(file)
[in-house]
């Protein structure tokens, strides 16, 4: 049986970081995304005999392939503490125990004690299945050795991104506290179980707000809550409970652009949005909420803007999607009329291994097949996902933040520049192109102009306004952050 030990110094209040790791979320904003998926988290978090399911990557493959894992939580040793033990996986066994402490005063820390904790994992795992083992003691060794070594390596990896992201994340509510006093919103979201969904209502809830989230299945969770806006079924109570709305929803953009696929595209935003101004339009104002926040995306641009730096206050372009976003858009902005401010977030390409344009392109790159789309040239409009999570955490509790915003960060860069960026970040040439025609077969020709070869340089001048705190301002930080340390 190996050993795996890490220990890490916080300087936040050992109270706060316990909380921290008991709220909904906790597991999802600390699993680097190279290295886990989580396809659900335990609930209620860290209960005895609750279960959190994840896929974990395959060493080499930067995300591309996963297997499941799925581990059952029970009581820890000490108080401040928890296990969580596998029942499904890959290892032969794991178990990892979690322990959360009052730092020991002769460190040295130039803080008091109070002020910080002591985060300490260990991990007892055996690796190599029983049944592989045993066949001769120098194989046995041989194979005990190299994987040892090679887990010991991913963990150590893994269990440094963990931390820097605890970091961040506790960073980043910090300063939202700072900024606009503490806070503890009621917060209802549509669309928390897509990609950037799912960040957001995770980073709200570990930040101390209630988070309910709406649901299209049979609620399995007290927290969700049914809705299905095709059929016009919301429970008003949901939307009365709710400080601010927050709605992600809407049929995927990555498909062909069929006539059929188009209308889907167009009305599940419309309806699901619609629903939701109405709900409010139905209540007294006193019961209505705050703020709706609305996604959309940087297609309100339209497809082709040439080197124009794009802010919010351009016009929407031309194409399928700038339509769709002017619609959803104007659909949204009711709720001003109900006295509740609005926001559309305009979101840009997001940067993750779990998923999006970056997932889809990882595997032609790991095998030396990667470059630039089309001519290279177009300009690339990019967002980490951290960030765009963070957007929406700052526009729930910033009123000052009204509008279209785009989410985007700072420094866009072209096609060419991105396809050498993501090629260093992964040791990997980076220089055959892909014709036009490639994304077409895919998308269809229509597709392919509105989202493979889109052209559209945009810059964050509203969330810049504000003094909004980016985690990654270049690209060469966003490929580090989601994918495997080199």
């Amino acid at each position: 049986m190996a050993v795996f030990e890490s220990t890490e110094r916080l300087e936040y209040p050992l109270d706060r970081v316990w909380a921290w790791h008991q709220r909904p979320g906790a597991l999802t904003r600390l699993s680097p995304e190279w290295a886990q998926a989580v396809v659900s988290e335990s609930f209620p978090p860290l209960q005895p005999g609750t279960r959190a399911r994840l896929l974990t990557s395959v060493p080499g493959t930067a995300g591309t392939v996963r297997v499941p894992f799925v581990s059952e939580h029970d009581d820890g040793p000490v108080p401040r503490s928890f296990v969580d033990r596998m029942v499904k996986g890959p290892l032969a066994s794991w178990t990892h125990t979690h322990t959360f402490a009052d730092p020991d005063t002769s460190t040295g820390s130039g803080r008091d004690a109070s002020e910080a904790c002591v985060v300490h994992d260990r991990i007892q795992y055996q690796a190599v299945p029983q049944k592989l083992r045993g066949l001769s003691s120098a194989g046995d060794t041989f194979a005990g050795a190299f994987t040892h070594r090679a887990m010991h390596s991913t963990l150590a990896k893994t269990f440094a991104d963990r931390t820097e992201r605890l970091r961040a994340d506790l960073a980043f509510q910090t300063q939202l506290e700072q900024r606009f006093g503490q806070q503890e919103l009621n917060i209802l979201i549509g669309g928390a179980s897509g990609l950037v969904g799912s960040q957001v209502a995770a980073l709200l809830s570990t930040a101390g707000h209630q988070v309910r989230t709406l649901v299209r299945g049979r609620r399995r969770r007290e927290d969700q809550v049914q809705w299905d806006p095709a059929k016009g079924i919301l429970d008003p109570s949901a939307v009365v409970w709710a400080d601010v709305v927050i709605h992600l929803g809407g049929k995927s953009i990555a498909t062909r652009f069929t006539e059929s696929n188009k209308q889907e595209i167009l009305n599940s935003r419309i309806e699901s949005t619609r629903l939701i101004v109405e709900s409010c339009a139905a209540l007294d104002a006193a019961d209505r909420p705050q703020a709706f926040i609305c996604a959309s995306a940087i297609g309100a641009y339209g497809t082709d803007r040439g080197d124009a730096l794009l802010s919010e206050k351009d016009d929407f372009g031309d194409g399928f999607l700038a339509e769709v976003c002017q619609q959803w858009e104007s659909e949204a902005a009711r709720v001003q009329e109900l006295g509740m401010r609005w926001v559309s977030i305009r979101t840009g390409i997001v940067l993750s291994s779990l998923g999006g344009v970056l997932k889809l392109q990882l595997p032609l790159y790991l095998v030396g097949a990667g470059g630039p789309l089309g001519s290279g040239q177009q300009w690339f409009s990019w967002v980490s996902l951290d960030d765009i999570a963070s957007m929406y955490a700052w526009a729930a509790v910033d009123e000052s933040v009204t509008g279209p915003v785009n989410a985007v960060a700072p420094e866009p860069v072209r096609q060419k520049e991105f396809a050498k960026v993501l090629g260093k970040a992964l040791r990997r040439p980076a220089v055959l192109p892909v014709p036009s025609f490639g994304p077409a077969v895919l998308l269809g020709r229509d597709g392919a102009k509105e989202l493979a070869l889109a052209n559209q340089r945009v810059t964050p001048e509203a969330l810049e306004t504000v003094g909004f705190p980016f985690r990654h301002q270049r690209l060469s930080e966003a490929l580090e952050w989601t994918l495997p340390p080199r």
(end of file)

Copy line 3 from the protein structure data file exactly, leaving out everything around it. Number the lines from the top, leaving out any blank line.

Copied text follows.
């Amino acid at each position: 049986m190996a050993v795996f030990e890490s220990t890490e110094r916080l300087e936040y209040p050992l109270d706060r970081v316990w909380a921290w790791h008991q709220r909904p979320g906790a597991l999802t904003r600390l699993s680097p995304e190279w290295a886990q998926a989580v396809v659900s988290e335990s609930f209620p978090p860290l209960q005895p005999g609750t279960r959190a399911r994840l896929l974990t990557s395959v060493p080499g493959t930067a995300g591309t392939v996963r297997v499941p894992f799925v581990s059952e939580h029970d009581d820890g040793p000490v108080p401040r503490s928890f296990v969580d033990r596998m029942v499904k996986g890959p290892l032969a066994s794991w178990t990892h125990t979690h322990t959360f402490a009052d730092p020991d005063t002769s460190t040295g820390s130039g803080r008091d004690a109070s002020e910080a904790c002591v985060v300490h994992d260990r991990i007892q795992y055996q690796a190599v299945p029983q049944k592989l083992r045993g066949l001769s003691s120098a194989g046995d060794t041989f194979a005990g050795a190299f994987t040892h070594r090679a887990m010991h390596s991913t963990l150590a990896k893994t269990f440094a991104d963990r931390t820097e992201r605890l970091r961040a994340d506790l960073a980043f509510q910090t300063q939202l506290e700072q900024r606009f006093g503490q806070q503890e919103l009621n917060i209802l979201i549509g669309g928390a179980s897509g990609l950037v969904g799912s960040q957001v209502a995770a980073l709200l809830s570990t930040a101390g707000h209630q988070v309910r989230t709406l649901v299209r299945g049979r609620r399995r969770r007290e927290d969700q809550v049914q809705w299905d806006p095709a059929k016009g079924i919301l429970d008003p109570s949901a939307v009365v409970w709710a400080d601010v709305v927050i709605h992600l929803g809407g049929k995927s953009i990555a498909t062909r652009f069929t006539e059929s696929n188009k209308q889907e595209i167009l009305n599940s935003r419309i309806e699901s949005t619609r629903l939701i101004v109405e709900s409010c339009a139905a209540l007294d104002a006193a019961d209505r909420p705050q703020a709706f926040i609305c996604a959309s995306a940087i297609g309100a641009y339209g497809t082709d803007r040439g080197d124009a730096l794009l802010s919010e206050k351009d016009d929407f372009g031309d194409g399928f999607l700038a339509e769709v976003c002017q619609q959803w858009e104007s659909e949204a902005a009711r709720v001003q009329e109900l006295g509740m401010r609005w926001v559309s977030i305009r979101t840009g390409i997001v940067l993750s291994s779990l998923g999006g344009v970056l997932k889809l392109q990882l595997p032609l790159y790991l095998v030396g097949a990667g470059g630039p789309l089309g001519s290279g040239q177009q300009w690339f409009s990019w967002v980490s996902l951290d960030d765009i999570a963070s957007m929406y955490a700052w526009a729930a509790v910033d009123e000052s933040v009204t509008g279209p915003v785009n989410a985007v960060a700072p420094e866009p860069v072209r096609q060419k520049e991105f396809a050498k960026v993501l090629g260093k970040a992964l040791r990997r040439p980076a220089v055959l192109p892909v014709p036009s025609f490639g994304p077409a077969v895919l998308l269809g020709r229509d597709g392919a102009k509105e989202l493979a070869l889109a052209n559209q340089r945009v810059t964050p001048e509203a969330l810049e306004t504000v003094g909004f705190p980016f985690r990654h301002q270049r690209l060469s930080e966003a490929l580090e952050w989601t994918l495997p340390p080199r």